Changing Tides on Renewable Power


Residents of St David’s, in Pembrokeshire, will soon be having their homes powered by a 400kW tidal power generator that was unveiled in Ramsey Sound last week. The trial project will run for 12 months generating energy from tidal currents on the sea bed, and is being hailed as Wales’ first grid connected free standing tidal turbine. It is hoped that this trial scheme will lead to a larger project for Tidal Energy Ltd, which will incorporate nine, 150 tonne, seven story high turbines which are due to be built in Pembroke Dock by Mustang Marine. Mustang Marine were recently saved from administration and, should the project go ahead, it is hoped it will secure the company and the jobs it provides for the foreseeable future. The finished project will produce 10MW which is enough power for 10,000 homes.

The scheme has received high praise from First Minister Carwyn Jones, who openly supports tidal energy as a way of reducing reliance on fossil fuels and meeting green energy targets. He has also hailed the project as an example to the rest of the world, showing that “we are able to harness the considerable energy that exists in our seas and that we are able to develop the technology necessary to do that”. He has also praised the scheme as a great opportunity for local people and businesses.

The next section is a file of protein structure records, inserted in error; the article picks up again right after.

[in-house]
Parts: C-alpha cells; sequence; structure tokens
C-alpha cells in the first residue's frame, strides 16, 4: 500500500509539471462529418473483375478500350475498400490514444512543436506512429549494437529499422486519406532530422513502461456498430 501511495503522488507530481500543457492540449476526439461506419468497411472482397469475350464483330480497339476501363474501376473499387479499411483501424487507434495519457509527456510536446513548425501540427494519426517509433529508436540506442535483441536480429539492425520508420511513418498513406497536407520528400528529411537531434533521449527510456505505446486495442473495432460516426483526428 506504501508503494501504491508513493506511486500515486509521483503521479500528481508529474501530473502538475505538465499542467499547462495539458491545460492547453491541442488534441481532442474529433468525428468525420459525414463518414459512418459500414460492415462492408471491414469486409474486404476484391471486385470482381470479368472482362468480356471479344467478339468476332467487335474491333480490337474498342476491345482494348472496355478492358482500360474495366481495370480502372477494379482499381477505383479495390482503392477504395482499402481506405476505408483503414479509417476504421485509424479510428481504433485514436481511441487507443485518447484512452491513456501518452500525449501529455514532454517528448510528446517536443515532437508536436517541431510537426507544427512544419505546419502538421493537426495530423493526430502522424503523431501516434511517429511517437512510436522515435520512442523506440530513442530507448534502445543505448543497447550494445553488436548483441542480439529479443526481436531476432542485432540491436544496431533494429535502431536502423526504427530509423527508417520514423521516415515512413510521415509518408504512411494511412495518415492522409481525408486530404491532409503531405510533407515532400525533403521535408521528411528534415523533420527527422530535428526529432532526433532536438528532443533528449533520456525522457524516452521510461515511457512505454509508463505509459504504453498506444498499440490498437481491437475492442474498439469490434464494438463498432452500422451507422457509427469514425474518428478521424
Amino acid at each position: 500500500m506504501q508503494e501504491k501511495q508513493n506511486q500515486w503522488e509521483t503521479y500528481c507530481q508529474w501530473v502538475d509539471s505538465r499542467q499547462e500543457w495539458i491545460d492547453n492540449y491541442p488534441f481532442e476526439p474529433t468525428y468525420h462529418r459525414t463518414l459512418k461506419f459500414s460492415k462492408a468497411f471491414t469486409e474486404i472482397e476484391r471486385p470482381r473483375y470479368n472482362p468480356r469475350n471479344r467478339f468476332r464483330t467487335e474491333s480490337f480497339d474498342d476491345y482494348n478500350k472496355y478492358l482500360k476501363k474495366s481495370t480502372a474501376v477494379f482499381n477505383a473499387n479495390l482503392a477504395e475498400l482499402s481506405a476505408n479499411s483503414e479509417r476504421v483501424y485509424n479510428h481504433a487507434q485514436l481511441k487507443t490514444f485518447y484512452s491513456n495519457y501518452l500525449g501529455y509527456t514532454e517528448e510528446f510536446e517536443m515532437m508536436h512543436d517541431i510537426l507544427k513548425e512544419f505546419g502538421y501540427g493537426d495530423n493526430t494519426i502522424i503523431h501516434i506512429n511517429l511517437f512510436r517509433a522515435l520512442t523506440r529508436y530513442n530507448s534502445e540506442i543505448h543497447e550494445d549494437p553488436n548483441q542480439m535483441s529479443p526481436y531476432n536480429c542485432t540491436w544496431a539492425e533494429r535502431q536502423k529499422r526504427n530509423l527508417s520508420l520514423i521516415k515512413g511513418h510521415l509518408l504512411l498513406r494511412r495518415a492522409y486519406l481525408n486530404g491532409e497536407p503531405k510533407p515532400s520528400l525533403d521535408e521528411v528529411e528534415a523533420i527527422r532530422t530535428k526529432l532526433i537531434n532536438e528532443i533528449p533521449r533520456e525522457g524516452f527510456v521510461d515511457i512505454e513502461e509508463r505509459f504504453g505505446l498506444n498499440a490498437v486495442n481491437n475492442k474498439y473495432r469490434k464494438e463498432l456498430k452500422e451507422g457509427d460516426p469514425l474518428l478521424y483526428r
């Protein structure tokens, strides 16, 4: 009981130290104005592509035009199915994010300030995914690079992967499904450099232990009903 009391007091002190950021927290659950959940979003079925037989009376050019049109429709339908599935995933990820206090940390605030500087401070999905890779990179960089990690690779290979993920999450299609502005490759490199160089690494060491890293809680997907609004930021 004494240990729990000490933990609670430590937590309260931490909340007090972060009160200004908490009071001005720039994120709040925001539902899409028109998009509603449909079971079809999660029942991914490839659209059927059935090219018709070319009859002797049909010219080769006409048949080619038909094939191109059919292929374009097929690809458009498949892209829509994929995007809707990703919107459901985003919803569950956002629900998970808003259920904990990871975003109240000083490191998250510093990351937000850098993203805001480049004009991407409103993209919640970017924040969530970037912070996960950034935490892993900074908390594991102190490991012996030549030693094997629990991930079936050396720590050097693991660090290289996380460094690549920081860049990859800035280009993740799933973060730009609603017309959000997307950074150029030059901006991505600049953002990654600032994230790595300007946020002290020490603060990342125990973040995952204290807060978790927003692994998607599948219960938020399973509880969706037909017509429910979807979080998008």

The scheme has come under some criticism, however, as the generator is located in a Marine Special Area of Conservation, as the site is one of the best marine environments in Europe, as well as including a busy shipping port. This means the area has special legal protection. The turbine has therefore had to be designed with features that minimise its impacts on the surrounding environment and have as little disruption on existing shipping routes as possible.

The project cost £16m, half of which was EU funded and half was from the majority shareholder Eco2 Ltd. This is not the only tidal energy scheme in Wales; a £70m project off the coast of Anglesey is due to be operational in 2016. Schemes such as this show how even in protected areas, through specialist design and careful planning new technology can be installed to help us reach targets for a greener future.


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